An elusive “ghost shark” has come out of hiding, as video has captured footage of the fish — whose face looks as if it were stitched together in a Frankenstein-like manner — for the first time in the Northern Hemisphere.

“It’s a bizarre-looking fish with a pointed snout,” said Lonny Lundsten, a senior research technician at Monterey Bay Aquarium Research Institute (MBARI) in California. “It has a long, pointed, tapering tail, relatively large eyes, [and] it’s almost entirely grayish-blue.”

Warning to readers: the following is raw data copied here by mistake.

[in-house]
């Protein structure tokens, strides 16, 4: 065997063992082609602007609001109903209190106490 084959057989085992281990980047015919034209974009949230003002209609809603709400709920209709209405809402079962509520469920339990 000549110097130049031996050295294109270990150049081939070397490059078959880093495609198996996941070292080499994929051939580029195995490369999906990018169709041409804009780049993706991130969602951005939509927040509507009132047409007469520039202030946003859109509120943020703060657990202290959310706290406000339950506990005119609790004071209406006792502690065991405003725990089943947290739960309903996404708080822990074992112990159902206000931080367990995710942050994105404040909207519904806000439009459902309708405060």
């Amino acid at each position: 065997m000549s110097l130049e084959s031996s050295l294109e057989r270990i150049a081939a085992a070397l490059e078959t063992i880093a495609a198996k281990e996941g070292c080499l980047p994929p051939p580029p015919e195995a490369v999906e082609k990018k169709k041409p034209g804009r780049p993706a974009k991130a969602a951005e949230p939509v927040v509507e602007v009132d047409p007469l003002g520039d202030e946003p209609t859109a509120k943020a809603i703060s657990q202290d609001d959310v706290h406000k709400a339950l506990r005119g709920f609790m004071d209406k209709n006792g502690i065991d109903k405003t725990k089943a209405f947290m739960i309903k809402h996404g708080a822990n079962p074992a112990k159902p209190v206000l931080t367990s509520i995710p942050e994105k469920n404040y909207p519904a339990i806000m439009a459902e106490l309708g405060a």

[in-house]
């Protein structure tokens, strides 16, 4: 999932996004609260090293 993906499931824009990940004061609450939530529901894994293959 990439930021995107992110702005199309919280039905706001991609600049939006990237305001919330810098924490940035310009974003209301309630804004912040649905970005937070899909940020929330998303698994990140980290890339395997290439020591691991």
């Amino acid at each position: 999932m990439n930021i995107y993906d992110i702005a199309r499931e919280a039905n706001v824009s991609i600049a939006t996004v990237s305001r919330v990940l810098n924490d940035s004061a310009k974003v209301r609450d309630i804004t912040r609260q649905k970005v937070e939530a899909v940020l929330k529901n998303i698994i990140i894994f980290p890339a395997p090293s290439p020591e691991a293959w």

The rare, deep-sea fish — called a “ghost shark” for its appearance, but also known as the pointy-nosed blue ratfish — made its video debut after researchers recorded the animal via remotely operated underwater vehicles (ROVs) off the coasts of Hawaii and California. The videos, six in all, provide the first evidence that this species of ratfish lives in the Northern Hemisphere, Lundsten told Live Science.

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